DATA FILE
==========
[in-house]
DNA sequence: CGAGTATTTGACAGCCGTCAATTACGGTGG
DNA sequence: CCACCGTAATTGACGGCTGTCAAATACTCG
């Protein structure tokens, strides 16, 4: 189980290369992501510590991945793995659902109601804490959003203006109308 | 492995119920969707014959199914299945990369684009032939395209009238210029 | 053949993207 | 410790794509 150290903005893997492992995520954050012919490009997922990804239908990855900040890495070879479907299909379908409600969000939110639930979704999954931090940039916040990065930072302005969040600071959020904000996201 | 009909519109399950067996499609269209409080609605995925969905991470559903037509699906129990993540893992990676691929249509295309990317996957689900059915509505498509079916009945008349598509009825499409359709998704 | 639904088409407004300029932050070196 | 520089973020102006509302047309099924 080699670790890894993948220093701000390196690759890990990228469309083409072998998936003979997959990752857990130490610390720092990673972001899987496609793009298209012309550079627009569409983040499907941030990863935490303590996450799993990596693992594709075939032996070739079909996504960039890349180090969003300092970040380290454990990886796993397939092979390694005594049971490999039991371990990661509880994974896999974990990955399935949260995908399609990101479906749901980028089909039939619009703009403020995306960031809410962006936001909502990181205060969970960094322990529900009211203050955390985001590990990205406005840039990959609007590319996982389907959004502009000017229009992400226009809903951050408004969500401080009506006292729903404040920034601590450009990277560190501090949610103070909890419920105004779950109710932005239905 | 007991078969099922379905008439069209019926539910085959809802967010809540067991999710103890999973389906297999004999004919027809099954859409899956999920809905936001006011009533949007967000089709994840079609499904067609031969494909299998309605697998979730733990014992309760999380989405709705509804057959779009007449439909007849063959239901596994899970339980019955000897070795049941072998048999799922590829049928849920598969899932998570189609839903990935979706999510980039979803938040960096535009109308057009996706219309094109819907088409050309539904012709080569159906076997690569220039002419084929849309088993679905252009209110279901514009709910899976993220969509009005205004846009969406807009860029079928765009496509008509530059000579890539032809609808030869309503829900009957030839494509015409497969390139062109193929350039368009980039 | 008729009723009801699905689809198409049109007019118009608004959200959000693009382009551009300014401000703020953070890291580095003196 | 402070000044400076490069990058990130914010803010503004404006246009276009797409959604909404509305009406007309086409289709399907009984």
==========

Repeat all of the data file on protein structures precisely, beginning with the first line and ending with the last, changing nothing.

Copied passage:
[in-house]
DNA sequence: CGAGTATTTGACAGCCGTCAATTACGGTGG
DNA sequence: CCACCGTAATTGACGGCTGTCAAATACTCG
């Protein structure tokens, strides 16, 4: 189980290369992501510590991945793995659902109601804490959003203006109308 | 492995119920969707014959199914299945990369684009032939395209009238210029 | 053949993207 | 410790794509 150290903005893997492992995520954050012919490009997922990804239908990855900040890495070879479907299909379908409600969000939110639930979704999954931090940039916040990065930072302005969040600071959020904000996201 | 009909519109399950067996499609269209409080609605995925969905991470559903037509699906129990993540893992990676691929249509295309990317996957689900059915509505498509079916009945008349598509009825499409359709998704 | 639904088409407004300029932050070196 | 520089973020102006509302047309099924 080699670790890894993948220093701000390196690759890990990228469309083409072998998936003979997959990752857990130490610390720092990673972001899987496609793009298209012309550079627009569409983040499907941030990863935490303590996450799993990596693992594709075939032996070739079909996504960039890349180090969003300092970040380290454990990886796993397939092979390694005594049971490999039991371990990661509880994974896999974990990955399935949260995908399609990101479906749901980028089909039939619009703009403020995306960031809410962006936001909502990181205060969970960094322990529900009211203050955390985001590990990205406005840039990959609007590319996982389907959004502009000017229009992400226009809903951050408004969500401080009506006292729903404040920034601590450009990277560190501090949610103070909890419920105004779950109710932005239905 | 007991078969099922379905008439069209019926539910085959809802967010809540067991999710103890999973389906297999004999004919027809099954859409899956999920809905936001006011009533949007967000089709994840079609499904067609031969494909299998309605697998979730733990014992309760999380989405709705509804057959779009007449439909007849063959239901596994899970339980019955000897070795049941072998048999799922590829049928849920598969899932998570189609839903990935979706999510980039979803938040960096535009109308057009996706219309094109819907088409050309539904012709080569159906076997690569220039002419084929849309088993679905252009209110279901514009709910899976993220969509009005205004846009969406807009860029079928765009496509008509530059000579890539032809609808030869309503829900009957030839494509015409497969390139062109193929350039368009980039 | 008729009723009801699905689809198409049109007019118009608004959200959000693009382009551009300014401000703020953070890291580095003196 | 402070000044400076490069990058990130914010803010503004404006246009276009797409959604909404509305009406007309086409289709399907009984």